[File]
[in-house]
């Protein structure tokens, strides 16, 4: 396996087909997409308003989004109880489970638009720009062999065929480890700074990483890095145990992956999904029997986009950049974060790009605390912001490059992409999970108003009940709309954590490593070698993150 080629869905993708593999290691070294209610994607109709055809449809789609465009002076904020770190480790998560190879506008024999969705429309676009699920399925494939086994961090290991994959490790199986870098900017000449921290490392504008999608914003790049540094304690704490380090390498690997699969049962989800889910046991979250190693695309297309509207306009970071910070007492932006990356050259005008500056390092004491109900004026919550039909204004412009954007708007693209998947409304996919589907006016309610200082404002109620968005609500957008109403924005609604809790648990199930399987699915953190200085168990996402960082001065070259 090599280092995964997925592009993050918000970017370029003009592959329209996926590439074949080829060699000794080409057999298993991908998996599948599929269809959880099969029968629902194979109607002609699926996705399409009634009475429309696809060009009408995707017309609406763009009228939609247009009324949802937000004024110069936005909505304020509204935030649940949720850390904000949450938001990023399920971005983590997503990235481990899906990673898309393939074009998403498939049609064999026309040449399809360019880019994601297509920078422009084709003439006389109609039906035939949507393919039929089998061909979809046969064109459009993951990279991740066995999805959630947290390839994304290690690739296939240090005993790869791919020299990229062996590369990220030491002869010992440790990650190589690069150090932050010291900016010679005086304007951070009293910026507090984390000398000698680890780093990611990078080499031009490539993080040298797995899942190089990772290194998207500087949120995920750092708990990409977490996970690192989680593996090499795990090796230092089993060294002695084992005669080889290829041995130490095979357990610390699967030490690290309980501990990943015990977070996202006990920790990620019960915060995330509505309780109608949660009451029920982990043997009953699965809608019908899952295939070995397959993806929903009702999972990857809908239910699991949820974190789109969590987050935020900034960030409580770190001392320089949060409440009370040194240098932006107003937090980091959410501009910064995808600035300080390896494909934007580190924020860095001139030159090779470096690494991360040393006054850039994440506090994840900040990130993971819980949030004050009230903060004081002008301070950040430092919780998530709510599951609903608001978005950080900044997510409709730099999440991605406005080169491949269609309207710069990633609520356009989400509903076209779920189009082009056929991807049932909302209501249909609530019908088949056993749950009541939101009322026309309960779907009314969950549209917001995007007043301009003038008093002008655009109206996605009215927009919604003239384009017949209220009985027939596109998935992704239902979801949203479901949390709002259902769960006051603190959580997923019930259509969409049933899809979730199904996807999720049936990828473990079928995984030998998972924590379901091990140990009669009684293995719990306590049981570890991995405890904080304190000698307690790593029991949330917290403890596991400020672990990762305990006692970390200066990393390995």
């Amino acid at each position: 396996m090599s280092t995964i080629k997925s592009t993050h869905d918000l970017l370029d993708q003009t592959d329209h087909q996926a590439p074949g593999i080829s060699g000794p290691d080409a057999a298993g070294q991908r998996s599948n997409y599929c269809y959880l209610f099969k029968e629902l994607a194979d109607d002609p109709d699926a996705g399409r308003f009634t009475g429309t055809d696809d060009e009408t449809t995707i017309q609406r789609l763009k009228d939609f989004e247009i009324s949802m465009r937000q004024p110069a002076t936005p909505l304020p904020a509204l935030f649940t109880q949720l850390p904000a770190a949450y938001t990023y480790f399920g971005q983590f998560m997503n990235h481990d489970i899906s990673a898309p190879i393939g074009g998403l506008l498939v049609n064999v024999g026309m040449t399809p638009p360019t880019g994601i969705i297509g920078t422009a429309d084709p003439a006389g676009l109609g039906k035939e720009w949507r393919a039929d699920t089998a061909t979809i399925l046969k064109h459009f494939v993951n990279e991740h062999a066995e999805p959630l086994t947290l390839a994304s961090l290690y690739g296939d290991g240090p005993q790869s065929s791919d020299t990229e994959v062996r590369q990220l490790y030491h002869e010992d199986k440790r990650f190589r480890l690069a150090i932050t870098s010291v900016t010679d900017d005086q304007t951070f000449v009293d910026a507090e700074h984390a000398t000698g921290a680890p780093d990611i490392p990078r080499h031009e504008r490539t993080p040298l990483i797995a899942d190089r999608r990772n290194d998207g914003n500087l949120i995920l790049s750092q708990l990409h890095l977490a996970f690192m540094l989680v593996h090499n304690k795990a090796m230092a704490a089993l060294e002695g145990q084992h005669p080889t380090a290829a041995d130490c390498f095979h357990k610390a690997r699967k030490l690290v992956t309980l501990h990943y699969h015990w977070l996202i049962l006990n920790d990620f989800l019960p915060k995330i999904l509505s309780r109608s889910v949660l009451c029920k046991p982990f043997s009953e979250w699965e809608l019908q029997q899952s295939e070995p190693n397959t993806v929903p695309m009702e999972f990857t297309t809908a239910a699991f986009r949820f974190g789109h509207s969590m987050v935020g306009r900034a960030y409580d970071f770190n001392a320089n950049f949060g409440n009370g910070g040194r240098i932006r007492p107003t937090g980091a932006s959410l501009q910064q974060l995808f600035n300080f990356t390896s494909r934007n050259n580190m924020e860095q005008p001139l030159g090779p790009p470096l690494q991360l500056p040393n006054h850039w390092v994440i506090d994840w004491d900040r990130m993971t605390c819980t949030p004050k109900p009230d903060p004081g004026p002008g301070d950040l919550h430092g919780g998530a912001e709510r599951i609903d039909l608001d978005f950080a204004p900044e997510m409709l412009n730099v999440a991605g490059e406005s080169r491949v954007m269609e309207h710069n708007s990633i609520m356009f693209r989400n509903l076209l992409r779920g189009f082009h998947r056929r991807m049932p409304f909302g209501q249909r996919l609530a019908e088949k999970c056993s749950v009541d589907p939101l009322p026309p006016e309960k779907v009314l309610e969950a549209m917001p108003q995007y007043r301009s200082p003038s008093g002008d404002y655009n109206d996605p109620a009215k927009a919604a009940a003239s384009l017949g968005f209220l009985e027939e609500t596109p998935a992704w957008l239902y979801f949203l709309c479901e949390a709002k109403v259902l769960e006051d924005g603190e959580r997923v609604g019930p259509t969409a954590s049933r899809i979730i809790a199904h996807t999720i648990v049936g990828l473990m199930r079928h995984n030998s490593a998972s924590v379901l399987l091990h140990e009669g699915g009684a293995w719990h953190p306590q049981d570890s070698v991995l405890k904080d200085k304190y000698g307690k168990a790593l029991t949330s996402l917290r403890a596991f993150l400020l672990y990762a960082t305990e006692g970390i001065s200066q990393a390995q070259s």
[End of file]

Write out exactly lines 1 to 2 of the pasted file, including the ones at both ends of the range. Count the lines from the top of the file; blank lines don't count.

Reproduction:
[in-house]
């Protein structure tokens, strides 16, 4: 396996087909997409308003989004109880489970638009720009062999065929480890700074990483890095145990992956999904029997986009950049974060790009605390912001490059992409999970108003009940709309954590490593070698993150 080629869905993708593999290691070294209610994607109709055809449809789609465009002076904020770190480790998560190879506008024999969705429309676009699920399925494939086994961090290991994959490790199986870098900017000449921290490392504008999608914003790049540094304690704490380090390498690997699969049962989800889910046991979250190693695309297309509207306009970071910070007492932006990356050259005008500056390092004491109900004026919550039909204004412009954007708007693209998947409304996919589907006016309610200082404002109620968005609500957008109403924005609604809790648990199930399987699915953190200085168990996402960082001065070259 090599280092995964997925592009993050918000970017370029003009592959329209996926590439074949080829060699000794080409057999298993991908998996599948599929269809959880099969029968629902194979109607002609699926996705399409009634009475429309696809060009009408995707017309609406763009009228939609247009009324949802937000004024110069936005909505304020509204935030649940949720850390904000949450938001990023399920971005983590997503990235481990899906990673898309393939074009998403498939049609064999026309040449399809360019880019994601297509920078422009084709003439006389109609039906035939949507393919039929089998061909979809046969064109459009993951990279991740066995999805959630947290390839994304290690690739296939240090005993790869791919020299990229062996590369990220030491002869010992440790990650190589690069150090932050010291900016010679005086304007951070009293910026507090984390000398000698680890780093990611990078080499031009490539993080040298797995899942190089990772290194998207500087949120995920750092708990990409977490996970690192989680593996090499795990090796230092089993060294002695084992005669080889290829041995130490095979357990610390699967030490690290309980501990990943015990977070996202006990920790990620019960915060995330509505309780109608949660009451029920982990043997009953699965809608019908899952295939070995397959993806929903009702999972990857809908239910699991949820974190789109969590987050935020900034960030409580770190001392320089949060409440009370040194240098932006107003937090980091959410501009910064995808600035300080390896494909934007580190924020860095001139030159090779470096690494991360040393006054850039994440506090994840900040990130993971819980949030004050009230903060004081002008301070950040430092919780998530709510599951609903608001978005950080900044997510409709730099999440991605406005080169491949269609309207710069990633609520356009989400509903076209779920189009082009056929991807049932909302209501249909609530019908088949056993749950009541939101009322026309309960779907009314969950549209917001995007007043301009003038008093002008655009109206996605009215927009919604003239384009017949209220009985027939596109998935992704239902979801949203479901949390709002259902769960006051603190959580997923019930259509969409049933899809979730199904996807999720049936990828473990079928995984030998998972924590379901091990140990009669009684293995719990306590049981570890991995405890904080304190000698307690790593029991949330917290403890596991400020672990990762305990006692970390200066990393390995």